• Among Others by Jo Walton
  • Embassytown by China Miéville
  • Firebird by Jack McDevitt
  • God’s War by Kameron Hurley
  • Mechanique by Genevieve Valentine
  • The Kingdom of Gods by N.K. Jemisin (read my review in GoodReads)
I always try to read all the nominees in short story, novelette, novella, and novel for the Nebula Awards.  This year I'll be listening to the short stories in audio, with the hopes of doing a podcast devoted to them on SFF Audio.

Check out the listing of links to free MP3s of all the short stories that my friend Tamahome put together!

Orange Prize Long List - shortlist April 17, awarded May 30
Officially this isn't announced until tomorrow, but it is already tomorrow in the UK, and since I was involved with the Orange Prize Project in January, I've kept my finger more on the pulse of this award.  Despite the controversy surrounding the award (is it disparaging to have an award just for women? etc.), I usually find the nominees are very good, unlike some of the other categories where I have a few I just can't understand.  Of course, this long list includes Lord of Misrule, which I really disliked when it was the winner of the National Book Award in 2010.  The award seems to go back rather far in time, if it is including books from 2010, but I might not understand the parameters.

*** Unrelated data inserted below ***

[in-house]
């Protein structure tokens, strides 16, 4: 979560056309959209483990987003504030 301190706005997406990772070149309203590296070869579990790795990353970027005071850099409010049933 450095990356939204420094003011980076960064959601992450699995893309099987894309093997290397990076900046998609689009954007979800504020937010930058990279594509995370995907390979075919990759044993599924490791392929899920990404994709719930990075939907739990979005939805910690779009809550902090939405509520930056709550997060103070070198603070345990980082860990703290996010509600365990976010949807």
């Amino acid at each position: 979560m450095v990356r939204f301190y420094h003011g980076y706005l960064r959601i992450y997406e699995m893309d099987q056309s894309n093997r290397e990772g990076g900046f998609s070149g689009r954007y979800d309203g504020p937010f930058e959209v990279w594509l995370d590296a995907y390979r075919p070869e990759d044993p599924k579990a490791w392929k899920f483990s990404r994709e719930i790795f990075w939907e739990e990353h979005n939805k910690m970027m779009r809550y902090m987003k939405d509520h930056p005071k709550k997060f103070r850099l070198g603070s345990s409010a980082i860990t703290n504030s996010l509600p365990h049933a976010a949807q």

I'm not sure if I'll read all of the long list, at least not in time for the shortlist announcement (a little over a month from now, and I'm sure some titles aren't available in the states).  But I've read a few already!

Let's take a look:
  • Island of Wings by Karin Altenberg
  • On the Floor by Aifric Campbell